“I try to eat healthy, but healthy food is so expensive. I simply can’t afford to eat healthy all the time.”

“I know what I am eating isn’t healthy, but it is all I can afford.”

“I work two jobs; both involve sitting at a computer. When I get home, I don’t have the energy or time to exercise.”

“I can hardly keep a roof over my head, let alone do the things I know I need to do to control my diabetes.”

These responses will come in many different forms and are going to be much more commonly heard if you practice in a community with a large under-served population.

These are challenges for the patient, everyone in healthcare, and for our society. At the present time, there isn’t much you can do but empathize with the patient and encourage them to do what they can. What you don’t want to do is place too high an expectation on a patient who is facing these challenges. A little improvement is better than none. It is better to have an HbA1c of 10 than it is of 12. Let them know that even small steps are better than none.

It is important for you to know that at the federal level this is one of the largest topics being addressed by the current administration. The Office of the National Coordinator of Health Information Technology (ONC) is aggressively working on integrating information on SDOH into electronic health records.

In the past, there have been several national level meetings dedicated to setting the interoperability standards to allow this information to be included in EHRs and in the exchange of patient health information. We aren’t too far away from the time when healthcare providers will be able to address these issues with the patient. This represents an expansion from team-based care to what is being called “community-based healthcare,” in which the resources of the community that affect health outcomes become part of the patient health information.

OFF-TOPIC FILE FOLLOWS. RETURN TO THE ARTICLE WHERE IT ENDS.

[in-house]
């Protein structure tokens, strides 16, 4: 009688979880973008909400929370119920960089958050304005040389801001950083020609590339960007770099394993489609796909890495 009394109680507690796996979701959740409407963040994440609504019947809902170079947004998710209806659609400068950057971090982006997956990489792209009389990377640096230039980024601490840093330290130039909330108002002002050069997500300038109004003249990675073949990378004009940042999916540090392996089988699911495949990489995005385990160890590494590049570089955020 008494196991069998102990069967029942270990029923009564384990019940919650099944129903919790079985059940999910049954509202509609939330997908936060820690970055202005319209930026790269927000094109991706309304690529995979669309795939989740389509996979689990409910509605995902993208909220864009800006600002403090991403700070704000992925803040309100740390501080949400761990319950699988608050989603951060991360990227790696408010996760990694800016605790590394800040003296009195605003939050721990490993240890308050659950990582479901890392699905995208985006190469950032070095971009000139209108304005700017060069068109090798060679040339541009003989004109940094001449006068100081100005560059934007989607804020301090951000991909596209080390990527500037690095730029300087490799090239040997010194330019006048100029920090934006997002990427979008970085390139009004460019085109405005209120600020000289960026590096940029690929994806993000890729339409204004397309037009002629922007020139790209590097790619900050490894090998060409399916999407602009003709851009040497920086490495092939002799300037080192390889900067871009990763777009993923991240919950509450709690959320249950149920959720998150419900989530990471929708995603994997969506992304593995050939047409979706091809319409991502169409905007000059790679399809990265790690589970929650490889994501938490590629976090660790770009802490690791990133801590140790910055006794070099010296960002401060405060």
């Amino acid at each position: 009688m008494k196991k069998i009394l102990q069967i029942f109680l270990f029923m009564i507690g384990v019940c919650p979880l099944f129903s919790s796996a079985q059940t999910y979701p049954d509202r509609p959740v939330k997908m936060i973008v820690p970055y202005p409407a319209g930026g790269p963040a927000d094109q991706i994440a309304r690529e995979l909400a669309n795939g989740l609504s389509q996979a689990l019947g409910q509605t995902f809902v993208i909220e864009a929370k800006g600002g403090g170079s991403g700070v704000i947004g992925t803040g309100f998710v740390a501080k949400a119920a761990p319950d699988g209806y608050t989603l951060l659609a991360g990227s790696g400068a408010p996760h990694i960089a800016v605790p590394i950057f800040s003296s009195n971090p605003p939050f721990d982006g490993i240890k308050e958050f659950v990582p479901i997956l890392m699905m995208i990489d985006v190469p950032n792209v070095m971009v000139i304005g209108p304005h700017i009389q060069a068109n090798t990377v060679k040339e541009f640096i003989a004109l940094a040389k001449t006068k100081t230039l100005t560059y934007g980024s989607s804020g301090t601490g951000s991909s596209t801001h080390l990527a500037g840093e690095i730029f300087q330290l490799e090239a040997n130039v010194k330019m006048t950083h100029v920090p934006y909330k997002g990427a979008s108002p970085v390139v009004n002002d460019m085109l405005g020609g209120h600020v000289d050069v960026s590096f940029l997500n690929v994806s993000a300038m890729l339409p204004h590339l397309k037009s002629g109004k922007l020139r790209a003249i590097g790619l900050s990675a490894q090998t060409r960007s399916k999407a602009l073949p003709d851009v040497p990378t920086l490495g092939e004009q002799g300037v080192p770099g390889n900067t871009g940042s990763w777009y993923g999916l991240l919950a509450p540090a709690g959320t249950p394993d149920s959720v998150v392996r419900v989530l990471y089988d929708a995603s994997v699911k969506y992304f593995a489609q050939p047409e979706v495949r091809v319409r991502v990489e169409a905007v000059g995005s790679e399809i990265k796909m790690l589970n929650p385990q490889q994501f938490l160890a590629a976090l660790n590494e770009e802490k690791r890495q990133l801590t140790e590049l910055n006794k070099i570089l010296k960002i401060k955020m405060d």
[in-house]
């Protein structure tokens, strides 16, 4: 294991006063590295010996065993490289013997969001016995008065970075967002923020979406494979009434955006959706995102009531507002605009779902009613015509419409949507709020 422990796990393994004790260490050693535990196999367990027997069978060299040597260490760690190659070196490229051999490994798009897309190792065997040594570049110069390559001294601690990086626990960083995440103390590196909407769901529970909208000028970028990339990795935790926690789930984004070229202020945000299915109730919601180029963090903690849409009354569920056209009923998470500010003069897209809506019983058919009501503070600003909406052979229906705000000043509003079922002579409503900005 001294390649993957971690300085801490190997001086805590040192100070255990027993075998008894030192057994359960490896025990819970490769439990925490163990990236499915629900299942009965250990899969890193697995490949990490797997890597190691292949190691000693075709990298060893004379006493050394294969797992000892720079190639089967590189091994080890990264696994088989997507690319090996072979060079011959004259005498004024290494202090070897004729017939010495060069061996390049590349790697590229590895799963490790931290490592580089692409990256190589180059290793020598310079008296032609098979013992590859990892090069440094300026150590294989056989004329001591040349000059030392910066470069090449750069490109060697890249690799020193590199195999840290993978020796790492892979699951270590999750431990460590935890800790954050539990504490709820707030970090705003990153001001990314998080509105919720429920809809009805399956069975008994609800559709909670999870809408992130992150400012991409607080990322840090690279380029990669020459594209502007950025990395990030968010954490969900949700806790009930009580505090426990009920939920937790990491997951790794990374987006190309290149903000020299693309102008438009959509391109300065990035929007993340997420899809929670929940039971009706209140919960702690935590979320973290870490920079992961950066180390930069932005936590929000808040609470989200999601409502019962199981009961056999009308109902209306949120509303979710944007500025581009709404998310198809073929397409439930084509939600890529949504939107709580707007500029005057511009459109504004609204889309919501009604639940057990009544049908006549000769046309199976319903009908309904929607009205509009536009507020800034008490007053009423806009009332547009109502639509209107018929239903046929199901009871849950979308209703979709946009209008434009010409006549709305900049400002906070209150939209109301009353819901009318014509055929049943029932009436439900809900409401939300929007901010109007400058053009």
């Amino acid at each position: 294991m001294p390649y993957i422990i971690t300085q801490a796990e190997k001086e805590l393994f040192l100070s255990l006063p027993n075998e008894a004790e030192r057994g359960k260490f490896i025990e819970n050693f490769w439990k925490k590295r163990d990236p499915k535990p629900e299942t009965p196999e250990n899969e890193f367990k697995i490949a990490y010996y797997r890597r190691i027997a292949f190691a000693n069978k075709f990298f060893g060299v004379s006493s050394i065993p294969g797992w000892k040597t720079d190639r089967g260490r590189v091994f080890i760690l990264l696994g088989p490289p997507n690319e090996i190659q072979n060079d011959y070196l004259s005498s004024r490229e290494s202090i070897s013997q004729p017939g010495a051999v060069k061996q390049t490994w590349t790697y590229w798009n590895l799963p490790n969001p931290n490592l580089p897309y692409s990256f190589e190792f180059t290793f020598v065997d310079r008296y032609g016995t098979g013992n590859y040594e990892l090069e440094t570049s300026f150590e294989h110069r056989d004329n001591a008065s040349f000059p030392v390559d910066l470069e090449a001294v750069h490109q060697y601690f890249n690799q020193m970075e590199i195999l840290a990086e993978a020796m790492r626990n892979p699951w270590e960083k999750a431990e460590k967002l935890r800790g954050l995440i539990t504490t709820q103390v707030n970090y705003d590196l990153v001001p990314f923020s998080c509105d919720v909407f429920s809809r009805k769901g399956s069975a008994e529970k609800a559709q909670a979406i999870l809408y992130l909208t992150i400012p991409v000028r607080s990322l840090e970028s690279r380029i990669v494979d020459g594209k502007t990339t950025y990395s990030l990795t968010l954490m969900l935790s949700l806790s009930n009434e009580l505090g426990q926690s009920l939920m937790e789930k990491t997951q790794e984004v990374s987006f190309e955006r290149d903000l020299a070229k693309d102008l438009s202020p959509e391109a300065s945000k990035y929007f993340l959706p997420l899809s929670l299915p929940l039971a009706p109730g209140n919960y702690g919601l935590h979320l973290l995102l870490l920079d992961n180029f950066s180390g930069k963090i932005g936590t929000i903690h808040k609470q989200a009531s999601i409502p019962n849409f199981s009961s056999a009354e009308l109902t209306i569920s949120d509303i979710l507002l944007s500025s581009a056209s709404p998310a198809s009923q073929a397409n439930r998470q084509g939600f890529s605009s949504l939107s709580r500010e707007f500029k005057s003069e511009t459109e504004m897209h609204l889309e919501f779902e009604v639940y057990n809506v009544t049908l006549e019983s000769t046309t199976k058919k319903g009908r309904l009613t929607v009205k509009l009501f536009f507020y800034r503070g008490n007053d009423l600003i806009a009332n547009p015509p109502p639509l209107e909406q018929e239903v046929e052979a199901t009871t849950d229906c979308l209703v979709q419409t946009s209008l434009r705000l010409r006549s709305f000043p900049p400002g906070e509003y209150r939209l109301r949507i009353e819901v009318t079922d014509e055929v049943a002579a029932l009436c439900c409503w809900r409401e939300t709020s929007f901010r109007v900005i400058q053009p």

Once SDOH health have been built into EHRs, and when you get information from a Health Information Exchange (HIE) to begin your exam, you will get information including:

1. The bus schedules in your area to use with patients who have transportation challenges.

2. The food distribution, and what specifically is being distributed through food banks in the area. There is a national program to transition the extensive system that was put in place during the pandemic to a more targeted food distribution to help improve health outcomes.

3. Contact information on the area agencies that can help patients who are challenged with homelessness or potential homelessness.

4. You can expect to have access right within your EHRs to information on virtually every aspect of SDOH that you will be able to include in your plan of care.

You can see where our opportunities in managing diabetes, and many other chronic conditions, goes well past detecting whether diabetic retinopathy is present. We have the opportunity to completely change our interactions with the patient and the patient care team.

The first step in that transition is to ask the two questions presented in this series, and more importantly, listen to how the patient answers, and let those responses drive the patient care plan.

In the next article, we will address the importance of tracking the outcomes of the care you are delivering. We will explore the relationship between the answers to these same two questions with the measured outcomes that can be expected.

James E. Grue, OD, is a health-care reform speaker and consultant. To contact him: JimGrue@HealthCareRegistries.com

 

 

 

Ronald P. Snyder, OD, FAAO, is the president and CEO of HealthCare Registries, LLC. To contact him: RonSnyder@HealthCareRegistries.com

 

 

Michael J. Lipson, OD, FAAO, is the chairman of the OrthoK Advisory Panel of HealthCare Registries, LLC.

 

 

 

Greg Caldwell, OD, FAAO, is Chairman of the Advisory Panel for the Diabetes Management Registry.